I don’t do it very well, so I have to climb down the ladder often. I tried to get a helper, but my nine month old son had trouble differentiating between a flat head screw driver and chew toy and wire nuts are clearly a choking hazard. Speaking of wire nuts. They seem to be such an innocuous widget. A wire nut is a wire nut. I have never thought much about them. Well it turns out that after the brittle wire has broken inside the wall. And then you drop the fifteenth wire nut, because it wouldn’t grab your old brittle wire. You spend some time thinking about the wire nuts as you are writing the check to the electrician. He might recommend an expensive brand of wire nuts that he uses that work great in these old houses. He gave me about twenty extra for my next attempt at electrical work, so I have a start on my electrical Mise en Place, but the next problem will probably involve plumbing…

Ceiling fan

Not my house, but similar.

Wire nuts remind me of air nozzles to some degree. They are such simple products but provide tremendous protection, and utility. There is also an incredible amount of brands, styles, and sizes. It is easy to think that the nozzle that comes installed on the thumb gun works great for home use, why should you spend time or money in investing in an upgrade. For the professional electrician, the expensive wire nuts made his day easier, more productive and his final installation safe. If you need to use compressed air to clean, dry or cool your parts, investing in an intelligent compressed air product will make the application quieter, more efficient and more effective.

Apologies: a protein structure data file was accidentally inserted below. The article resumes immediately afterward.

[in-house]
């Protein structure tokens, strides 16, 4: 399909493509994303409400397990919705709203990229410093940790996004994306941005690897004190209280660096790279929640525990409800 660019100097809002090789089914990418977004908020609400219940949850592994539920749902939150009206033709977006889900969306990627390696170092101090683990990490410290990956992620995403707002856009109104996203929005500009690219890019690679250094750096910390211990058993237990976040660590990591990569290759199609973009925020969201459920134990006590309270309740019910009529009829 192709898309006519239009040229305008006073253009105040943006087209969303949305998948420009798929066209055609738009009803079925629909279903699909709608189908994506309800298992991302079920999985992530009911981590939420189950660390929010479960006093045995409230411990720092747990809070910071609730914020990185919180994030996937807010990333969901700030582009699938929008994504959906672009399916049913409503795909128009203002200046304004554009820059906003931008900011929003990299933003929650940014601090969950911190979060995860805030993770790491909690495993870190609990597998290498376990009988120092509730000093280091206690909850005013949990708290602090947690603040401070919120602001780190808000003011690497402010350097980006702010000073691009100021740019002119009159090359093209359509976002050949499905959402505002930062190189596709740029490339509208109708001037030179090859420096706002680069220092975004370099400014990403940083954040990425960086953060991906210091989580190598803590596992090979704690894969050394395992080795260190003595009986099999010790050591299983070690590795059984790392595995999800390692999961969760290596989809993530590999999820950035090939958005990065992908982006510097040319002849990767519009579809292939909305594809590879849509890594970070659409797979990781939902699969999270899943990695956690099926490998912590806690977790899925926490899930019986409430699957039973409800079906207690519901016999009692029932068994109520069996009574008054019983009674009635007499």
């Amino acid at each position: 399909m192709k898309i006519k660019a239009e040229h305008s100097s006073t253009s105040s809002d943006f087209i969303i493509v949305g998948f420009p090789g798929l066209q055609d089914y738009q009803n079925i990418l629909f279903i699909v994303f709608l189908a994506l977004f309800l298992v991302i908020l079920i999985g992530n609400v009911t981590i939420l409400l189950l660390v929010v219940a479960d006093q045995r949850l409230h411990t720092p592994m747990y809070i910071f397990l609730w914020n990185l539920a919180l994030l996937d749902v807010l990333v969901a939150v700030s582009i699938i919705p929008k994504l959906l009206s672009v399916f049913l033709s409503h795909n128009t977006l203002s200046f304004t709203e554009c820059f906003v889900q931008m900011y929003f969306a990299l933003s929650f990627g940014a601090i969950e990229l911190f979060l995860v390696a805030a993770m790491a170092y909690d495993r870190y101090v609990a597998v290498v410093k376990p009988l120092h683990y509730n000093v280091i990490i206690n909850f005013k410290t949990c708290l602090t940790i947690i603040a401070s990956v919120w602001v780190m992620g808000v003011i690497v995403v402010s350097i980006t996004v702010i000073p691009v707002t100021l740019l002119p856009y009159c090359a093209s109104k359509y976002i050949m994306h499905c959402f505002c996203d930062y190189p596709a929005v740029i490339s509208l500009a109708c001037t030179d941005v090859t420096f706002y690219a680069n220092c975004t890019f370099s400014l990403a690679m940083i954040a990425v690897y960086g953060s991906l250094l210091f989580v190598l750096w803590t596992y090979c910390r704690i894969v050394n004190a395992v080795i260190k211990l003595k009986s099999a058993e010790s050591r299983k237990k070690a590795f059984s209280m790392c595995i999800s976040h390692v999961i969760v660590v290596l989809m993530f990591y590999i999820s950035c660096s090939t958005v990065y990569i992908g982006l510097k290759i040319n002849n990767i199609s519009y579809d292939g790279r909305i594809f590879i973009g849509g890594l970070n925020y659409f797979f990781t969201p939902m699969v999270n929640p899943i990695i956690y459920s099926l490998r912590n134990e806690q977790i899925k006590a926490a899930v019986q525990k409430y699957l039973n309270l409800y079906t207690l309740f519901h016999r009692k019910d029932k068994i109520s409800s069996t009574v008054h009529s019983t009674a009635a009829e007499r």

Nozzle Lineup

EXAIR Engineered Solutions

EXAIR Super Air Nozzles are engineered solutions that meet OSHA requirements for dead end pressure – this makes them safe. The air nozzles utilize the Coanda effect to amplify compressed air flow up to 25 times – this makes them more effective. The small orifices build up pressure inside the supply the line in order to produce higher velocities – this makes the engineered air nozzles more efficient. Stop using cheap inefficient nozzles, think about your tools, and use what the professionals use.

Dave Woerner
Application Engineer
@EXAIR_DW
DaveWoerner@EXAIR.com

 

Ceiling Fan Photo Courtesy of Kevin GalensCreative Commons License

Follow

Get every new post delivered to your Inbox.

Join 14,376 other followers

%d bloggers like this: